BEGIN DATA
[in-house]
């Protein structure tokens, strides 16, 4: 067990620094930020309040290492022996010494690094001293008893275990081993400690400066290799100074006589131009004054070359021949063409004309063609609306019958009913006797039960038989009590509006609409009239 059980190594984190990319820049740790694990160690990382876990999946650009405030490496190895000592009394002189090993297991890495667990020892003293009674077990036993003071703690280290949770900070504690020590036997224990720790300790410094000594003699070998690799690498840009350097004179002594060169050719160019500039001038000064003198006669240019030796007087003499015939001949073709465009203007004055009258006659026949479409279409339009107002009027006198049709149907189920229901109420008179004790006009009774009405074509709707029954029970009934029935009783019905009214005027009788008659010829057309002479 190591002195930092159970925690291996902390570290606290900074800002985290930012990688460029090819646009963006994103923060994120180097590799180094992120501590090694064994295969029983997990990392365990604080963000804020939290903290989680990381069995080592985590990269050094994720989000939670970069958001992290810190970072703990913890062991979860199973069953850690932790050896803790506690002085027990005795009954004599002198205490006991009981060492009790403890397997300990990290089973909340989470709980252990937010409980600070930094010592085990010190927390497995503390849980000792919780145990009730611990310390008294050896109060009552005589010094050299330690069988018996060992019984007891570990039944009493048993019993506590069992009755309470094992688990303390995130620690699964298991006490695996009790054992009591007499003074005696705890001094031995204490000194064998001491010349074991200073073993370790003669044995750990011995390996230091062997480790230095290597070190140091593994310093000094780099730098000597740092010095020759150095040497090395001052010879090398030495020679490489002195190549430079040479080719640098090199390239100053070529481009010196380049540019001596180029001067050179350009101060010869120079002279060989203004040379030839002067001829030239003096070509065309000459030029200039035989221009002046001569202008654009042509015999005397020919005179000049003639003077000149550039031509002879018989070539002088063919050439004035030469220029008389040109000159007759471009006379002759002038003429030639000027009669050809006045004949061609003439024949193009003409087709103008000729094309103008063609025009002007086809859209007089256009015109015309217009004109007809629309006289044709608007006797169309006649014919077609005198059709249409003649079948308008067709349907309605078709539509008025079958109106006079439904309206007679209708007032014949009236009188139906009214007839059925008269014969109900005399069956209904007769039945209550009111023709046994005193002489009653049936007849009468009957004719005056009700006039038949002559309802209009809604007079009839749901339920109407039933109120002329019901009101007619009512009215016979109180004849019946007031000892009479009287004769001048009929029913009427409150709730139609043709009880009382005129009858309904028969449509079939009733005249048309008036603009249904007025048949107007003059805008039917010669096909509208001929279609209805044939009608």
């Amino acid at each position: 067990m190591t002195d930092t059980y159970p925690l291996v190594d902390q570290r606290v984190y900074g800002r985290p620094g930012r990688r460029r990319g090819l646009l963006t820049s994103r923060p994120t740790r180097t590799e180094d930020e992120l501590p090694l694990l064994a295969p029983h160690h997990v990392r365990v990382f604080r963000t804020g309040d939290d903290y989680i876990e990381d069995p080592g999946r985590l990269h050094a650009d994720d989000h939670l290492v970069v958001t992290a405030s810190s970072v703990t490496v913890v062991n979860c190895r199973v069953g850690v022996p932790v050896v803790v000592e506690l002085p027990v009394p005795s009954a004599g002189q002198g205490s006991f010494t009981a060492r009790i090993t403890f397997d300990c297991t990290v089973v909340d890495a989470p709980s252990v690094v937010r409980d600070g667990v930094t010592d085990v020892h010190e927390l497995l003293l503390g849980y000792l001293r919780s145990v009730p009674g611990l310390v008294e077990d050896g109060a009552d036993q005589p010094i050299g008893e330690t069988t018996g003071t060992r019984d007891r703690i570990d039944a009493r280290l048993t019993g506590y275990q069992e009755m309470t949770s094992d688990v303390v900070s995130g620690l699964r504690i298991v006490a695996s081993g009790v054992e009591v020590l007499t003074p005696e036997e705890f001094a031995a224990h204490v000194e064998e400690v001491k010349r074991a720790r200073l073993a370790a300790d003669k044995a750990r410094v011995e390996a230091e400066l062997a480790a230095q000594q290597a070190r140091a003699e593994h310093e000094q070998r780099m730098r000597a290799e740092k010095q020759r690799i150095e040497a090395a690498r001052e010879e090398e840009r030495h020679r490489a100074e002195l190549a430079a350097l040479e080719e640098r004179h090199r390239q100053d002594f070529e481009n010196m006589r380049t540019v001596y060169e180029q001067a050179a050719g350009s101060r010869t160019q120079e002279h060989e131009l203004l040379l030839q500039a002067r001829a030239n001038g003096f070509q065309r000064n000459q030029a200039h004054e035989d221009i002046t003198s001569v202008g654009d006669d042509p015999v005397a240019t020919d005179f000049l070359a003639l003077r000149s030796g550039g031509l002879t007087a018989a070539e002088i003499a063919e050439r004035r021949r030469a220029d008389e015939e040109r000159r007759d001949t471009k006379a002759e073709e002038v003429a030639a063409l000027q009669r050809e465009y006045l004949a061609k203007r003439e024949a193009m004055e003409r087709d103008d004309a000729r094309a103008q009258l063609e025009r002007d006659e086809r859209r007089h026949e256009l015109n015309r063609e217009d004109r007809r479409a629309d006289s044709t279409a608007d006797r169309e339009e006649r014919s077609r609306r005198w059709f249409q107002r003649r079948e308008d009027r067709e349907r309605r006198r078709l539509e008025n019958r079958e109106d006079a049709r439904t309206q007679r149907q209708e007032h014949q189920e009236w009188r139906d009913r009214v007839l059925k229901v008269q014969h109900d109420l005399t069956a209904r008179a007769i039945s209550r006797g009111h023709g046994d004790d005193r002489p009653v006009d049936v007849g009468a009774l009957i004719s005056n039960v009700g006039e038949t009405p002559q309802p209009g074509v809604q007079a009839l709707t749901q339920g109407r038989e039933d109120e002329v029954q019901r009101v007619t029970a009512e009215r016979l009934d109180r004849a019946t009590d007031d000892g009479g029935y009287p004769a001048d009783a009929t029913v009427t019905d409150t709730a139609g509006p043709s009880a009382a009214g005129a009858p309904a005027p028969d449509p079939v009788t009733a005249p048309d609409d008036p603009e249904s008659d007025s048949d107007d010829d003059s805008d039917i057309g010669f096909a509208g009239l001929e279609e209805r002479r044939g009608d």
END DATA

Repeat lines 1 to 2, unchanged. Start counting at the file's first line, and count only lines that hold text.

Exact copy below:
[in-house]
């Protein structure tokens, strides 16, 4: 067990620094930020309040290492022996010494690094001293008893275990081993400690400066290799100074006589131009004054070359021949063409004309063609609306019958009913006797039960038989009590509006609409009239 059980190594984190990319820049740790694990160690990382876990999946650009405030490496190895000592009394002189090993297991890495667990020892003293009674077990036993003071703690280290949770900070504690020590036997224990720790300790410094000594003699070998690799690498840009350097004179002594060169050719160019500039001038000064003198006669240019030796007087003499015939001949073709465009203007004055009258006659026949479409279409339009107002009027006198049709149907189920229901109420008179004790006009009774009405074509709707029954029970009934029935009783019905009214005027009788008659010829057309002479 190591002195930092159970925690291996902390570290606290900074800002985290930012990688460029090819646009963006994103923060994120180097590799180094992120501590090694064994295969029983997990990392365990604080963000804020939290903290989680990381069995080592985590990269050094994720989000939670970069958001992290810190970072703990913890062991979860199973069953850690932790050896803790506690002085027990005795009954004599002198205490006991009981060492009790403890397997300990990290089973909340989470709980252990937010409980600070930094010592085990010190927390497995503390849980000792919780145990009730611990310390008294050896109060009552005589010094050299330690069988018996060992019984007891570990039944009493048993019993506590069992009755309470094992688990303390995130620690699964298991006490695996009790054992009591007499003074005696705890001094031995204490000194064998001491010349074991200073073993370790003669044995750990011995390996230091062997480790230095290597070190140091593994310093000094780099730098000597740092010095020759150095040497090395001052010879090398030495020679490489002195190549430079040479080719640098090199390239100053070529481009010196380049540019001596180029001067050179350009101060010869120079002279060989203004040379030839002067001829030239003096070509065309000459030029200039035989221009002046001569202008654009042509015999005397020919005179000049003639003077000149550039031509002879018989070539002088063919050439004035030469220029008389040109000159007759471009006379002759002038003429030639000027009669050809006045004949061609003439024949193009003409087709103008000729094309103008063609025009002007086809859209007089256009015109015309217009004109007809629309006289044709608007006797169309006649014919077609005198059709249409003649079948308008067709349907309605078709539509008025079958109106006079439904309206007679209708007032014949009236009188139906009214007839059925008269014969109900005399069956209904007769039945209550009111023709046994005193002489009653049936007849009468009957004719005056009700006039038949002559309802209009809604007079009839749901339920109407039933109120002329019901009101007619009512009215016979109180004849019946007031000892009479009287004769001048009929029913009427409150709730139609043709009880009382005129009858309904028969449509079939009733005249048309008036603009249904007025048949107007003059805008039917010669096909509208001929279609209805044939009608």